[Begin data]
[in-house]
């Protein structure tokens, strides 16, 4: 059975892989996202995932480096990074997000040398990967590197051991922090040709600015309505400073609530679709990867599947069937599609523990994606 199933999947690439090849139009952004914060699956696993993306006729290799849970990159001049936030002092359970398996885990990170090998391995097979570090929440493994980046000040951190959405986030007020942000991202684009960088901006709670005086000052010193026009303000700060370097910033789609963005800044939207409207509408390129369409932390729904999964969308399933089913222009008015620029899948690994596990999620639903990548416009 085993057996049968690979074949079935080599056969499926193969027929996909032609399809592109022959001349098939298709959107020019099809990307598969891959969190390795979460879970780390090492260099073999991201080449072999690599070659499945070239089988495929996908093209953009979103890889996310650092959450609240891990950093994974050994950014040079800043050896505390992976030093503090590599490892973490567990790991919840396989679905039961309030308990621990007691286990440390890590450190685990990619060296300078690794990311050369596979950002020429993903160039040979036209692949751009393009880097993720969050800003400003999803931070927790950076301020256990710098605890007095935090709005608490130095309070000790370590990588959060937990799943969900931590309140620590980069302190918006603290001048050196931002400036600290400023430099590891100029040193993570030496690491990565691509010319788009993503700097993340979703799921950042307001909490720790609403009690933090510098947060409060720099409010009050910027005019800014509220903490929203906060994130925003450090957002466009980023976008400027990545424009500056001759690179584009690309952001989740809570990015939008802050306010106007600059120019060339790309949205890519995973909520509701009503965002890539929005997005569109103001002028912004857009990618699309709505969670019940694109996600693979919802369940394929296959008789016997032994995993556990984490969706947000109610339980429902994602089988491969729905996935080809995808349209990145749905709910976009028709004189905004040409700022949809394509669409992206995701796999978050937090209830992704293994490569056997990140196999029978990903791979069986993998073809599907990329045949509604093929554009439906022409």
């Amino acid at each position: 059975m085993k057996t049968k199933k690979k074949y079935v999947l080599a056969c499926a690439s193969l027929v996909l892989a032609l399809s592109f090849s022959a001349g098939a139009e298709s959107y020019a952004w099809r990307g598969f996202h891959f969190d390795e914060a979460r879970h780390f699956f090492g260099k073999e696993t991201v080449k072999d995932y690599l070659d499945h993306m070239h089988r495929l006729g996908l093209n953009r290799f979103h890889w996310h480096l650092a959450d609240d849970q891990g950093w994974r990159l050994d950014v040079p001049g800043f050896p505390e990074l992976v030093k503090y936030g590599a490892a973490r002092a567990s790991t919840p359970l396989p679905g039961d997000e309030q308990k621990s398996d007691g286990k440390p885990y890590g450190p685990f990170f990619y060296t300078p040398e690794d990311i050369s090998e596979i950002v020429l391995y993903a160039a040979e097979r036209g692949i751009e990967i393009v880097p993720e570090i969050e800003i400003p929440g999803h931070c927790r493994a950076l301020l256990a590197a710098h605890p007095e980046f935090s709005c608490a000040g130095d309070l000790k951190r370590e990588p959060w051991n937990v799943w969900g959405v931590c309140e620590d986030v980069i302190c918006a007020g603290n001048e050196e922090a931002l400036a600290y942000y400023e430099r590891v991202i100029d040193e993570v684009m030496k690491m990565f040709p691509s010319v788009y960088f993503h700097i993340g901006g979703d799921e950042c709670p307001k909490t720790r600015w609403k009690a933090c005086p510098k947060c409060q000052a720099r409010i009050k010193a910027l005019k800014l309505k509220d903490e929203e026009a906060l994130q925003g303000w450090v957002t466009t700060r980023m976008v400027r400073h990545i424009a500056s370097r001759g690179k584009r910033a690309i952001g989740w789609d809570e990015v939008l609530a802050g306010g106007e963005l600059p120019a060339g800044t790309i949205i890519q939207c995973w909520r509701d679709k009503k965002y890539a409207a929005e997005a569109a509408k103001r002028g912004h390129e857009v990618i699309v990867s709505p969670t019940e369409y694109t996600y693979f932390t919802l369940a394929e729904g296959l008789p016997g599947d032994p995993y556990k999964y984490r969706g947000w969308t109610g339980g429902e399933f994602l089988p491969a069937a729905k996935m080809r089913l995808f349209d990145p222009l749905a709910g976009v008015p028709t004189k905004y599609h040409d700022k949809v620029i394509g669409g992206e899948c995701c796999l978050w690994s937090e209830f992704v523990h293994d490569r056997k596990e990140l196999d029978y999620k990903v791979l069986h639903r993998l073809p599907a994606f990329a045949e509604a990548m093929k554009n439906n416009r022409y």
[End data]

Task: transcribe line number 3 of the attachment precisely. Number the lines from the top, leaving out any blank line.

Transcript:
């Amino acid at each position: 059975m085993k057996t049968k199933k690979k074949y079935v999947l080599a056969c499926a690439s193969l027929v996909l892989a032609l399809s592109f090849s022959a001349g098939a139009e298709s959107y020019a952004w099809r990307g598969f996202h891959f969190d390795e914060a979460r879970h780390f699956f090492g260099k073999e696993t991201v080449k072999d995932y690599l070659d499945h993306m070239h089988r495929l006729g996908l093209n953009r290799f979103h890889w996310h480096l650092a959450d609240d849970q891990g950093w994974r990159l050994d950014v040079p001049g800043f050896p505390e990074l992976v030093k503090y936030g590599a490892a973490r002092a567990s790991t919840p359970l396989p679905g039961d997000e309030q308990k621990s398996d007691g286990k440390p885990y890590g450190p685990f990170f990619y060296t300078p040398e690794d990311i050369s090998e596979i950002v020429l391995y993903a160039a040979e097979r036209g692949i751009e990967i393009v880097p993720e570090i969050e800003i400003p929440g999803h931070c927790r493994a950076l301020l256990a590197a710098h605890p007095e980046f935090s709005c608490a000040g130095d309070l000790k951190r370590e990588p959060w051991n937990v799943w969900g959405v931590c309140e620590d986030v980069i302190c918006a007020g603290n001048e050196e922090a931002l400036a600290y942000y400023e430099r590891v991202i100029d040193e993570v684009m030496k690491m990565f040709p691509s010319v788009y960088f993503h700097i993340g901006g979703d799921e950042c709670p307001k909490t720790r600015w609403k009690a933090c005086p510098k947060c409060q000052a720099r409010i009050k010193a910027l005019k800014l309505k509220d903490e929203e026009a906060l994130q925003g303000w450090v957002t466009t700060r980023m976008v400027r400073h990545i424009a500056s370097r001759g690179k584009r910033a690309i952001g989740w789609d809570e990015v939008l609530a802050g306010g106007e963005l600059p120019a060339g800044t790309i949205i890519q939207c995973w909520r509701d679709k009503k965002y890539a409207a929005e997005a569109a509408k103001r002028g912004h390129e857009v990618i699309v990867s709505p969670t019940e369409y694109t996600y693979f932390t919802l369940a394929e729904g296959l008789p016997g599947d032994p995993y556990k999964y984490r969706g947000w969308t109610g339980g429902e399933f994602l089988p491969a069937a729905k996935m080809r089913l995808f349209d990145p222009l749905a709910g976009v008015p028709t004189k905004y599609h040409d700022k949809v620029i394509g669409g992206e899948c995701c796999l978050w690994s937090e209830f992704v523990h293994d490569r056997k596990e990140l196999d029978y999620k990903v791979l069986h639903r993998l073809p599907a994606f990329a045949e509604a990548m093929k554009n439906n416009r022409y």